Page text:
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A streaming software graphics pipeline for the GPU. To learn how it works, check out the paper A High-Performance Software Graphics Pipeline Architecture for the GPU.


The project consists of a main testbed application and various renderer plugins. The testbed provides an environment in which different renderers implemented by renderer plugins can be tested and compared. It can draw various kinds of test scenes and offers a basic user interface.

Renderer plugins implement a common interface wich the testbed uses to draw its test scenes. There are currently four renderer plugins: GLRenderer, FreePipe, CUDARaster, and cuRE. GLRenderer implements a reference renderer using OpenGL. FreePipe implements the approach by Lui et al. [2010]. CUDARaster implements the approach of Laine and Karras [2011]. cuRE implements our approach [Kenzel et al. 2018].

Experiments can be set up via command line arguments and configuration files. Run

testbed --config <config-file>

to launch the testbed with the configuration specified in <config-file>. Use the --scene <scene-name> and --device <device-id> options to select the test scene and which CUDA device to run on (note that this does not influence which GPU is used for OpenGL rendering as this choice is up to the graphics driver). The --renderer <plugin-name> argument can be used to force a specific renderer plugin to be used. testbed -h will print a list of all available options.

Use one of the three default configuration files all_sm35.cfg, all_sm52.cfg, or all_sm61.cfg to start the testbed using all four plugins for the respective GPU architecture. If no configuration file is specified, config.cfg will be used. If the configuration file does not exist, an empty configuration will be used. Note that testbed will overwrite the configuration file to save the current program state upon exit.


  • left mouse: drag to turn camera
  • middle mouse: drag to pan camera
  • right mouse: drag to zoom
  • [Backspace] reset camera
  • [Tab] cycle through renderers (combine with [Shift] to cycle backwards)
  • [F8] take screenshot

How to build

Only Windows 10 (64-Bit) is currently supported. Building the project requires

  • Visual Studio 2017 (15.7+),
  • Windows SDK 10.0.17763.0,
  • CUDA Toolkit 10.0, and
  • Python 3.6+.

To initialize the build system and build dependencies, run from a Visual Studio 2017 Command Prompt. Once this is done, you can open build/vs2017/cure.sln.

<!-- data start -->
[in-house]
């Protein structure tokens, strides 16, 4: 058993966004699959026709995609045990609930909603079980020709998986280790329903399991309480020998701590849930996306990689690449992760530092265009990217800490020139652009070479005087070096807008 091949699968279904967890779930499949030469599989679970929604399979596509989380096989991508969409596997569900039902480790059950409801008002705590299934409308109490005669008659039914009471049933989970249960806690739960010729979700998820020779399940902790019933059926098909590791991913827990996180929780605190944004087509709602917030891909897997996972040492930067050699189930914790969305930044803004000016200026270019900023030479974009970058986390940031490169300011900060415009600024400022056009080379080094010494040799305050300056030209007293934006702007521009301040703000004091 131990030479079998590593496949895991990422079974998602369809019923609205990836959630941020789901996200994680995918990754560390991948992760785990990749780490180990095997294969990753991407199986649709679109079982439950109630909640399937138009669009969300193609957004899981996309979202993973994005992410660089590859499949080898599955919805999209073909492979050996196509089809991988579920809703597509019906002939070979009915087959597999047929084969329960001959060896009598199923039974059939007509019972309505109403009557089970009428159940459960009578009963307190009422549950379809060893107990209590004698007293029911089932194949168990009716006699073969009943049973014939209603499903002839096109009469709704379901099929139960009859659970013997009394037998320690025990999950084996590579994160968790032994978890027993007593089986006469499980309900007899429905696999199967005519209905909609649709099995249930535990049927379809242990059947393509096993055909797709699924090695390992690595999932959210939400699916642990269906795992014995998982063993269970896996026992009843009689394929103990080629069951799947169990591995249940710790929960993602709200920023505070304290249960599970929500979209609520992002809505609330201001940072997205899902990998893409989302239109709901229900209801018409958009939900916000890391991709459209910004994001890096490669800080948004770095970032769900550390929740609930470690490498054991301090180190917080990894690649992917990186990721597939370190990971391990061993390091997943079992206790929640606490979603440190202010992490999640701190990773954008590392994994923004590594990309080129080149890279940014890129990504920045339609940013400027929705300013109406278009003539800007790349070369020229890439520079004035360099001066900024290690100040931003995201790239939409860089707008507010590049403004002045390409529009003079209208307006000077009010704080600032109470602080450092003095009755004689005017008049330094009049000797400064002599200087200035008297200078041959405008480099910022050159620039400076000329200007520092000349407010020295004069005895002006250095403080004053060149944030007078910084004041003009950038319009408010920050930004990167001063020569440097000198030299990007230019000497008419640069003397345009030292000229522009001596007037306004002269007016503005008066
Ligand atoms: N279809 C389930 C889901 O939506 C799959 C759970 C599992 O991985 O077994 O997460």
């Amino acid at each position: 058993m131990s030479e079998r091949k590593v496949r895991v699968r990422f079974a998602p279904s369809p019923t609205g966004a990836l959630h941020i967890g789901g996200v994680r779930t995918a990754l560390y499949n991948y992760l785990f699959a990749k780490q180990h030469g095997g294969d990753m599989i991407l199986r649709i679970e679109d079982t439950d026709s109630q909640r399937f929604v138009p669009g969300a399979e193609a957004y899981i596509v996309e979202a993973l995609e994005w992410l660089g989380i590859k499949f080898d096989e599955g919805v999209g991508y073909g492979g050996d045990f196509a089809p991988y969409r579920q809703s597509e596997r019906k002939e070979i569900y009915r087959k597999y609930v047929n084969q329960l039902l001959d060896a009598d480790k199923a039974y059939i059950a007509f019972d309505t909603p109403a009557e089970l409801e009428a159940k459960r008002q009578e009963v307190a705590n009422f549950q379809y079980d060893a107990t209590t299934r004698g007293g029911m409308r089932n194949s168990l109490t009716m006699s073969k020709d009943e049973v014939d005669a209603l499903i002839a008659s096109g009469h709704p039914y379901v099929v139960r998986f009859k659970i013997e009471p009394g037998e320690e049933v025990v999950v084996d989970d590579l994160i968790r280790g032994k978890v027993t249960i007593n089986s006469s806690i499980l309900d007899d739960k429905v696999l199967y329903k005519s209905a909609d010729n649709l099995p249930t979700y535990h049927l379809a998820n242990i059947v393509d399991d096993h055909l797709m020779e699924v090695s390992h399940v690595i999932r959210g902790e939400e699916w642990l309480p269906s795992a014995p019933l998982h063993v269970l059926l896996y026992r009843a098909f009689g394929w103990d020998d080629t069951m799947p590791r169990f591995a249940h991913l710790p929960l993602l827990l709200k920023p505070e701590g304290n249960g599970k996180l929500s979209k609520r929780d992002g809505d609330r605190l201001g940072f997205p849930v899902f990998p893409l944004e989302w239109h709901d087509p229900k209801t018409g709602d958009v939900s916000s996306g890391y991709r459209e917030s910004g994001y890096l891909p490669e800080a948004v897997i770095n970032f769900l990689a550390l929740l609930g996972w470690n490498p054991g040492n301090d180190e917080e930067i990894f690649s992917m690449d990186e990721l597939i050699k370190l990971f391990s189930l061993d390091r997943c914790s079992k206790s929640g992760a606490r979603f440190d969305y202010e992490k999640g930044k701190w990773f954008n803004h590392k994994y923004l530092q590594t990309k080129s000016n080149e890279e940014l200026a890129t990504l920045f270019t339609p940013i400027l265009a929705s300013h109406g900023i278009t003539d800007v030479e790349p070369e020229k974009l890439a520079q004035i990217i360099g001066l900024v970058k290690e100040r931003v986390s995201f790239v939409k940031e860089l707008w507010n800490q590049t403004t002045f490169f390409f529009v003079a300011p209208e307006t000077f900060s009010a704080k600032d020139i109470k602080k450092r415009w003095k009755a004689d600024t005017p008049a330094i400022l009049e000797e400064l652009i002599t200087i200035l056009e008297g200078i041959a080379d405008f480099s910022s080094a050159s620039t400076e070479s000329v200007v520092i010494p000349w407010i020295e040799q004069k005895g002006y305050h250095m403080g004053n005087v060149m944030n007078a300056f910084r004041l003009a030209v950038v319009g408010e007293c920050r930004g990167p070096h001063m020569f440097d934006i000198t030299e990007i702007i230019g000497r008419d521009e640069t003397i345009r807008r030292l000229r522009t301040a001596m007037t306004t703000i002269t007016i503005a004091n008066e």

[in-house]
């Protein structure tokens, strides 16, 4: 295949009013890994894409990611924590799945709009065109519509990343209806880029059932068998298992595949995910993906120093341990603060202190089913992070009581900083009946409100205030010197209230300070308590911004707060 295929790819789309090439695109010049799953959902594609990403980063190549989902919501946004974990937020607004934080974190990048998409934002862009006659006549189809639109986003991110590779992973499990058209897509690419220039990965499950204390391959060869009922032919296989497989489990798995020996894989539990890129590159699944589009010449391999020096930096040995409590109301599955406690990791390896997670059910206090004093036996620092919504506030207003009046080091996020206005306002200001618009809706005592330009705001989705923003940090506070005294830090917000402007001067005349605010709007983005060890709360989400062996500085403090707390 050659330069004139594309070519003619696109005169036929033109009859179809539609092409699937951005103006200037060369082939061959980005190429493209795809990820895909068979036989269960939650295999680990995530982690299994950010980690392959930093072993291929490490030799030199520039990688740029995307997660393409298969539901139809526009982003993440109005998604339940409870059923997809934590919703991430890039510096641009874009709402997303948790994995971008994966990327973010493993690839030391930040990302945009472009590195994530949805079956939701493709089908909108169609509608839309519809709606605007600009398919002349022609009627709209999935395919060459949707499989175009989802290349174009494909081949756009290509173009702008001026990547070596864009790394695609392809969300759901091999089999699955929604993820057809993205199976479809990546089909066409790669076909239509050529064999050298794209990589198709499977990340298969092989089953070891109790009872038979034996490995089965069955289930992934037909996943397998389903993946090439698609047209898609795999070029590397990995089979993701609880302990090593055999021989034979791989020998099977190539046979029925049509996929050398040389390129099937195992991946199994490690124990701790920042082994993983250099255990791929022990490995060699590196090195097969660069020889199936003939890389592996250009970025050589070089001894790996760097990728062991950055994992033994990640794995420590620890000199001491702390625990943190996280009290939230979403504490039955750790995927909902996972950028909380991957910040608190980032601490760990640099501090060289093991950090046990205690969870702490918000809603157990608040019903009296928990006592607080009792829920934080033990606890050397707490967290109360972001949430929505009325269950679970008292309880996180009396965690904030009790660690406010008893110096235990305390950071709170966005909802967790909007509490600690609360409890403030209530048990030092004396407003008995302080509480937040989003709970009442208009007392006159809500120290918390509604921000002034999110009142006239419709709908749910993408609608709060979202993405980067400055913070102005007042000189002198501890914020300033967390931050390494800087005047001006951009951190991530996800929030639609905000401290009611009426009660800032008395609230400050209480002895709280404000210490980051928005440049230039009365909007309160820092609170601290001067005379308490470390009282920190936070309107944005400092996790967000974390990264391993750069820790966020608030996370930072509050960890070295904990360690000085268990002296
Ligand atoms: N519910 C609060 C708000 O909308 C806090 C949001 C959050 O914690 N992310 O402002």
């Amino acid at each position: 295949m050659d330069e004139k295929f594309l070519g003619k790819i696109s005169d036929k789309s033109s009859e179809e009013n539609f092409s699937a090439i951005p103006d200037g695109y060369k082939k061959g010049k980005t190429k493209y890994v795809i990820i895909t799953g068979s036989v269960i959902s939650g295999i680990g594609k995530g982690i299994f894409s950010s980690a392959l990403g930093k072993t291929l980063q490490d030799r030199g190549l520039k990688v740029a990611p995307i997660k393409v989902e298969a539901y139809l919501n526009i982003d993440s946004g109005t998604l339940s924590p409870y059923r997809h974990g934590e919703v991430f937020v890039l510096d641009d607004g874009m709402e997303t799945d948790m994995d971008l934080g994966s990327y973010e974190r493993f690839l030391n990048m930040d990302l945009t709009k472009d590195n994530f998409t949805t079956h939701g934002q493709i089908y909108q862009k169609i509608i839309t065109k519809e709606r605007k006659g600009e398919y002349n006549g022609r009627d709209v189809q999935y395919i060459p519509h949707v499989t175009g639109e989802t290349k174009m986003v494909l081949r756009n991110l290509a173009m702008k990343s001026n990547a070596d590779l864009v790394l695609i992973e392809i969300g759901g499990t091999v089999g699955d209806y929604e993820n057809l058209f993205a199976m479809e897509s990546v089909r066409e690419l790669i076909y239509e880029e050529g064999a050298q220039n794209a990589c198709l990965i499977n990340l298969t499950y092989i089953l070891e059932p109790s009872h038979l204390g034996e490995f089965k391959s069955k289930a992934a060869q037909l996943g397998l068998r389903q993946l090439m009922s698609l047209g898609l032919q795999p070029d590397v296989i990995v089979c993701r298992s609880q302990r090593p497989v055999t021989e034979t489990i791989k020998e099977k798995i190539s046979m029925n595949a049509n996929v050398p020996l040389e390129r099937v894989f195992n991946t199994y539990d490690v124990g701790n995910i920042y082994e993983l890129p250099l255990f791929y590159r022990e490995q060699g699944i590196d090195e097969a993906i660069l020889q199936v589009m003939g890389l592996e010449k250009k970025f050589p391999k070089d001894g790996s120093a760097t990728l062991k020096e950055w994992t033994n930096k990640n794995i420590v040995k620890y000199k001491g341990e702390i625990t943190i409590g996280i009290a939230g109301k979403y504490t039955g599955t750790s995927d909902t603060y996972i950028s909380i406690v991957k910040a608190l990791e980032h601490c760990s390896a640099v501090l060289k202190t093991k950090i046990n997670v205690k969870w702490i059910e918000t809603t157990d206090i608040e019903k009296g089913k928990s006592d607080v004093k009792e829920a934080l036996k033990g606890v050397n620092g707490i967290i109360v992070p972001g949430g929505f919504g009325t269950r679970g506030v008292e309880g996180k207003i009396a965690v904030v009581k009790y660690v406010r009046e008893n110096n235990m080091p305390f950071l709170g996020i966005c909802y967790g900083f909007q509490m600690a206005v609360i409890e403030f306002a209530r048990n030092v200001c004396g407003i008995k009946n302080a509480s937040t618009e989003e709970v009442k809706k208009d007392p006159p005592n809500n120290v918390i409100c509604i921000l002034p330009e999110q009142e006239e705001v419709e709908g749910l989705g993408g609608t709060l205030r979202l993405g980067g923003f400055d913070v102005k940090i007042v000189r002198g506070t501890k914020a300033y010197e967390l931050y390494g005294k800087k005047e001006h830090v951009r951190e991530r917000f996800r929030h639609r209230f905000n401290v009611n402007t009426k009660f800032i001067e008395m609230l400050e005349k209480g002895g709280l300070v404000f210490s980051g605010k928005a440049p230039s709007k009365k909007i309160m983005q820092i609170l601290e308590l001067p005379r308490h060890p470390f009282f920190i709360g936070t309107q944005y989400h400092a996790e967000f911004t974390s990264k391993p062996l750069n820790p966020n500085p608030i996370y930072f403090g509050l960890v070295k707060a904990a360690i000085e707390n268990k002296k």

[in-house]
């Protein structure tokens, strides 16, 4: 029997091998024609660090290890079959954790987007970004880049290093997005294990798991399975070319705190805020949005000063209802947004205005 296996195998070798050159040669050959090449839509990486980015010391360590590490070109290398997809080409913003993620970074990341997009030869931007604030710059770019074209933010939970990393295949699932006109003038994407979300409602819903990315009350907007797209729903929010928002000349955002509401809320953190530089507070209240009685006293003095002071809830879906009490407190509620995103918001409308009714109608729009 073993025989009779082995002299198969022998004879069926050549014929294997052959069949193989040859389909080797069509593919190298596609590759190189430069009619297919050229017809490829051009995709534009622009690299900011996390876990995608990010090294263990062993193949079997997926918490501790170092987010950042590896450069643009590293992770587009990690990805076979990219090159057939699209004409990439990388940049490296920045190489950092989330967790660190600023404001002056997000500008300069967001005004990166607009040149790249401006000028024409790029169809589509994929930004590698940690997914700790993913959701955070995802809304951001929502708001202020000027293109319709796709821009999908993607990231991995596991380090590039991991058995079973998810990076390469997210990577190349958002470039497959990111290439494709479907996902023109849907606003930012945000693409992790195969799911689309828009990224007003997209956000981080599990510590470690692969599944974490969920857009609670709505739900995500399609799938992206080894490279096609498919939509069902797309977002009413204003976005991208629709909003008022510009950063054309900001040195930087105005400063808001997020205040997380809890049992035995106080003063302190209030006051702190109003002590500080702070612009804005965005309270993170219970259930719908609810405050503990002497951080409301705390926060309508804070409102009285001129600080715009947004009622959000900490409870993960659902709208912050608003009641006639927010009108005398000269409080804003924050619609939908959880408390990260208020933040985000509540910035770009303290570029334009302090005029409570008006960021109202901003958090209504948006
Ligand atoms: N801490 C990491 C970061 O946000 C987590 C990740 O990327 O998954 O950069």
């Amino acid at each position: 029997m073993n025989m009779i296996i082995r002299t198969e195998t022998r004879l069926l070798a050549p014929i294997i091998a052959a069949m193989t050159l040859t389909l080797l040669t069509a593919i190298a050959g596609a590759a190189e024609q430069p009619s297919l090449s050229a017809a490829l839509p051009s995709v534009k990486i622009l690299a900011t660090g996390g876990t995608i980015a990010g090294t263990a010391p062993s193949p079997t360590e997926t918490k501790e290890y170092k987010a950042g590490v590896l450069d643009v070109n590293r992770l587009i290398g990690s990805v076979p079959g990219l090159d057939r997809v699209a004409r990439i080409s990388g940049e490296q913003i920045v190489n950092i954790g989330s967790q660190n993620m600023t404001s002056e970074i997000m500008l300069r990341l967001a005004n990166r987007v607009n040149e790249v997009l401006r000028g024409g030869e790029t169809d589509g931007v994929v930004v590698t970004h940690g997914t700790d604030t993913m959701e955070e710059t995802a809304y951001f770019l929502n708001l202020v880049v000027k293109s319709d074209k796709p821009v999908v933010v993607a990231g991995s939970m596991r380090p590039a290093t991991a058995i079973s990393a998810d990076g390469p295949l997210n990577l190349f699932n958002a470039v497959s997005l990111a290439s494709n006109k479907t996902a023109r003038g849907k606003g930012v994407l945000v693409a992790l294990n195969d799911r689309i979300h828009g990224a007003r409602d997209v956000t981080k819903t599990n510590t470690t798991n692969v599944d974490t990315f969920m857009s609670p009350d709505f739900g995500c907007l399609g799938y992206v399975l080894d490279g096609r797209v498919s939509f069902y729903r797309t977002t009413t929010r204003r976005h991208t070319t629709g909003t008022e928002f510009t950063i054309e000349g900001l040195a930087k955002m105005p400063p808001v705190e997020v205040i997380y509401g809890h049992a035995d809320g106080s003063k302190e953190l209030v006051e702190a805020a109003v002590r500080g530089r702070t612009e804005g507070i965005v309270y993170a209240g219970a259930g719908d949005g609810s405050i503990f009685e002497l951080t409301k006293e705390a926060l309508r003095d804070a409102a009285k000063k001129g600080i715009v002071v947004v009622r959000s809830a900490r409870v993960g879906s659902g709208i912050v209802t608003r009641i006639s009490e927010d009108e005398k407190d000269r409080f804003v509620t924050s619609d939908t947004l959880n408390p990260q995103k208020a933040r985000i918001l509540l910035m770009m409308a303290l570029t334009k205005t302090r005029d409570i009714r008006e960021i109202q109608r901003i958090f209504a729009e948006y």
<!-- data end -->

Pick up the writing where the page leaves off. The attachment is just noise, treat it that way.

The solution comes with build configurations targeting the sm_35, sm_52, and sm_61 CUDA architectures. Note that there is two kinds of debug configuration, the Debug_smXX versions which run debug host with optimized device code, and the Debug_smXX_d versions which run debug builds of host and device code.


The cuRE renderer is compiled not just for a specific target architecture, but for a specific launch configuration on the target hardware. This allows us to avoid unnecessary runtime-overhead in the scheduler. However, as a consequence, the parameters of the launch configuration must be provided as compile-time constants.

A list of launch configurations for which to compile is defined in the configuration header source/cure/pipeline/config.h line 13:

using PipelineConfigs = PipelineConfigList <

It is vital that you select an appropriate launch configuration for your GPU prior to compilation. The GPU name identifiers here are simply aliases for a specific

PipelineConfig<num_multiprocessors, num_blocks_per_multiprocessor, num_warps_per_block>

Add your own in source/cure/pipeline/gpu_configs.h or place a PipelineConfig directly in PipelineConfigList< >.

Note: In principle, the PipelineConfigList can contain multiple PipelineConfig elements. The cuRE plugin will simply contain an instance of the cuRE pipeline kernels for each PipelineConfig. At runtime, all pipeline kernel instances are enumerated in the order in which they happen to appear in the CUDA binary symbol table. The first kernel that fits onto the device we are running on is selected to run. Since the kernels have to be compiled once for each PipelineConfig, it is generally a good idea to only activate the PipelineConfig one currently intends to run to avoid unnecessarily long build times.

A word on debugging

Due to the complexity of the device code, it is recommended to avoid running device debug builds unless absolutely necessary as they will be extremely slow (if they compile at all; they have a tendency to exceed resource limits).

The cuRE pipeline is based on a megakernel design. To avoid issues like system crashes and freezes, it is recommended to run a pipeline built for a launch configuration with less multiprocessors than the GPU actually being used has when debugging the GPU code (e.g. using Nsight).


The FreePipe plugin configuration header in source/FreePipe/config.h comes with a number of constants that have to do with tweaking the vertex processing stage. There should generally be no need to change these constants. More information concerning their meaning can be found in Kenzel et al. [2018b]. The only relevant constant in this header is DEPTH_TEST which turns depth testing on or off.


The GLRenderer plugin also comes with a config header in source/GLRenderer/config.h which should be mostly self-explanatory. The only option that should need explainig is FRAGMENT_SHADER_INTERLOCK. If FRAGMENT_SHADER_INTERLOCK is set to true, the renderer will use fragment shaders that perform serialized framebuffer access using the GL_NV_fragment_shader_interlock extension.


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